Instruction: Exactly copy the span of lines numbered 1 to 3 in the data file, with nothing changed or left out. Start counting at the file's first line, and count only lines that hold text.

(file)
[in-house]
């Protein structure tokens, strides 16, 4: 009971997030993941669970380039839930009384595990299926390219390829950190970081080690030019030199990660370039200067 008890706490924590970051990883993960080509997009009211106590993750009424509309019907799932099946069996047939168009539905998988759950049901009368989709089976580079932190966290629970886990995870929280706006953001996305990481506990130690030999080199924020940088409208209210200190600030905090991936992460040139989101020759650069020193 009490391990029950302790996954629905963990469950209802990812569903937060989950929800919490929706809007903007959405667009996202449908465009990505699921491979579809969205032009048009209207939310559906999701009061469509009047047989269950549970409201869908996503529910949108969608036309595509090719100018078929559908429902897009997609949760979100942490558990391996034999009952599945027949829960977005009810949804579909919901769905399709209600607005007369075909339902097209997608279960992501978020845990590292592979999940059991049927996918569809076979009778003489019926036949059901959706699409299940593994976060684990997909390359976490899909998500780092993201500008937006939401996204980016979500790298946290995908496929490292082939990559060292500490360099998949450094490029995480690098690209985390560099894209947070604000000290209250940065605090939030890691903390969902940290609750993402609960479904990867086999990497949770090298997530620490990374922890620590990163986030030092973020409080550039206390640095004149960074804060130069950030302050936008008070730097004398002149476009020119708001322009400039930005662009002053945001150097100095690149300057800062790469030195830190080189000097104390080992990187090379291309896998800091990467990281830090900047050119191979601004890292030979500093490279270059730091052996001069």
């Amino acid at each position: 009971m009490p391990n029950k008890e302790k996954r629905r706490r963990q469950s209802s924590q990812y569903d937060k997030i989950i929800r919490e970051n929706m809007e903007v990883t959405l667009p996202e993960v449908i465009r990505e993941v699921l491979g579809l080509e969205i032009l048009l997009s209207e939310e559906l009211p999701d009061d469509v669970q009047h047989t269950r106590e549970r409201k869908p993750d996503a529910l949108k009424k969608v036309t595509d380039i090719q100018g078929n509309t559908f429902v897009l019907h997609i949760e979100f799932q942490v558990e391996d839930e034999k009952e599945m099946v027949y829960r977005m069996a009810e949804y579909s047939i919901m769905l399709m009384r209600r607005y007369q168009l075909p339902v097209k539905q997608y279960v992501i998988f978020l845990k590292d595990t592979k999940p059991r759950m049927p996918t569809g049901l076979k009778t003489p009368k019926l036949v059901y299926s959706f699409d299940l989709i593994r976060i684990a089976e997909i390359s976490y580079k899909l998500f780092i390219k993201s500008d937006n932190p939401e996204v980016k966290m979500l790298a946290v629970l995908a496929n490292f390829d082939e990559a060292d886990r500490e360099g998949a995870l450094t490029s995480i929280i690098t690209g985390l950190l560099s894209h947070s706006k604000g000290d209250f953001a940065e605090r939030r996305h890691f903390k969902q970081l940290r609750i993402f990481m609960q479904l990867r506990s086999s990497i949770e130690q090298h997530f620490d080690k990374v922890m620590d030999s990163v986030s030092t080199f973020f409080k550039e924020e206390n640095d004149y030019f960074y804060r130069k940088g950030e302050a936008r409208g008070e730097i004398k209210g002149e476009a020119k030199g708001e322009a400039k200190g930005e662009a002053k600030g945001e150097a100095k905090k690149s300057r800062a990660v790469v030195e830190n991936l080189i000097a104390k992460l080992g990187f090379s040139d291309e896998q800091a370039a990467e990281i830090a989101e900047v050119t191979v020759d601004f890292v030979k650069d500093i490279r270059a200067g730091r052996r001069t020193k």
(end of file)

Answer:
[in-house]
């Protein structure tokens, strides 16, 4: 009971997030993941669970380039839930009384595990299926390219390829950190970081080690030019030199990660370039200067 008890706490924590970051990883993960080509997009009211106590993750009424509309019907799932099946069996047939168009539905998988759950049901009368989709089976580079932190966290629970886990995870929280706006953001996305990481506990130690030999080199924020940088409208209210200190600030905090991936992460040139989101020759650069020193 009490391990029950302790996954629905963990469950209802990812569903937060989950929800919490929706809007903007959405667009996202449908465009990505699921491979579809969205032009048009209207939310559906999701009061469509009047047989269950549970409201869908996503529910949108969608036309595509090719100018078929559908429902897009997609949760979100942490558990391996034999009952599945027949829960977005009810949804579909919901769905399709209600607005007369075909339902097209997608279960992501978020845990590292592979999940059991049927996918569809076979009778003489019926036949059901959706699409299940593994976060684990997909390359976490899909998500780092993201500008937006939401996204980016979500790298946290995908496929490292082939990559060292500490360099998949450094490029995480690098690209985390560099894209947070604000000290209250940065605090939030890691903390969902940290609750993402609960479904990867086999990497949770090298997530620490990374922890620590990163986030030092973020409080550039206390640095004149960074804060130069950030302050936008008070730097004398002149476009020119708001322009400039930005662009002053945001150097100095690149300057800062790469030195830190080189000097104390080992990187090379291309896998800091990467990281830090900047050119191979601004890292030979500093490279270059730091052996001069």
């Amino acid at each position: 009971m009490p391990n029950k008890e302790k996954r629905r706490r963990q469950s209802s924590q990812y569903d937060k997030i989950i929800r919490e970051n929706m809007e903007v990883t959405l667009p996202e993960v449908i465009r990505e993941v699921l491979g579809l080509e969205i032009l048009l997009s209207e939310e559906l009211p999701d009061d469509v669970q009047h047989t269950r106590e549970r409201k869908p993750d996503a529910l949108k009424k969608v036309t595509d380039i090719q100018g078929n509309t559908f429902v897009l019907h997609i949760e979100f799932q942490v558990e391996d839930e034999k009952e599945m099946v027949y829960r977005m069996a009810e949804y579909s047939i919901m769905l399709m009384r209600r607005y007369q168009l075909p339902v097209k539905q997608y279960v992501i998988f978020l845990k590292d595990t592979k999940p059991r759950m049927p996918t569809g049901l076979k009778t003489p009368k019926l036949v059901y299926s959706f699409d299940l989709i593994r976060i684990a089976e997909i390359s976490y580079k899909l998500f780092i390219k993201s500008d937006n932190p939401e996204v980016k966290m979500l790298a946290v629970l995908a496929n490292f390829d082939e990559a060292d886990r500490e360099g998949a995870l450094t490029s995480i929280i690098t690209g985390l950190l560099s894209h947070s706006k604000g000290d209250f953001a940065e605090r939030r996305h890691f903390k969902q970081l940290r609750i993402f990481m609960q479904l990867r506990s086999s990497i949770e130690q090298h997530f620490d080690k990374v922890m620590d030999s990163v986030s030092t080199f973020f409080k550039e924020e206390n640095d004149y030019f960074y804060r130069k940088g950030e302050a936008r409208g008070e730097i004398k209210g002149e476009a020119k030199g708001e322009a400039k200190g930005e662009a002053k600030g945001e150097a100095k905090k690149s300057r800062a990660v790469v030195e830190n991936l080189i000097a104390k992460l080992g990187f090379s040139d291309e896998q800091a370039a990467e990281i830090a989101e900047v050119t191979v020759d601004f890292v030979k650069d500093i490279r270059a200067g730091r052996r001069t020193k």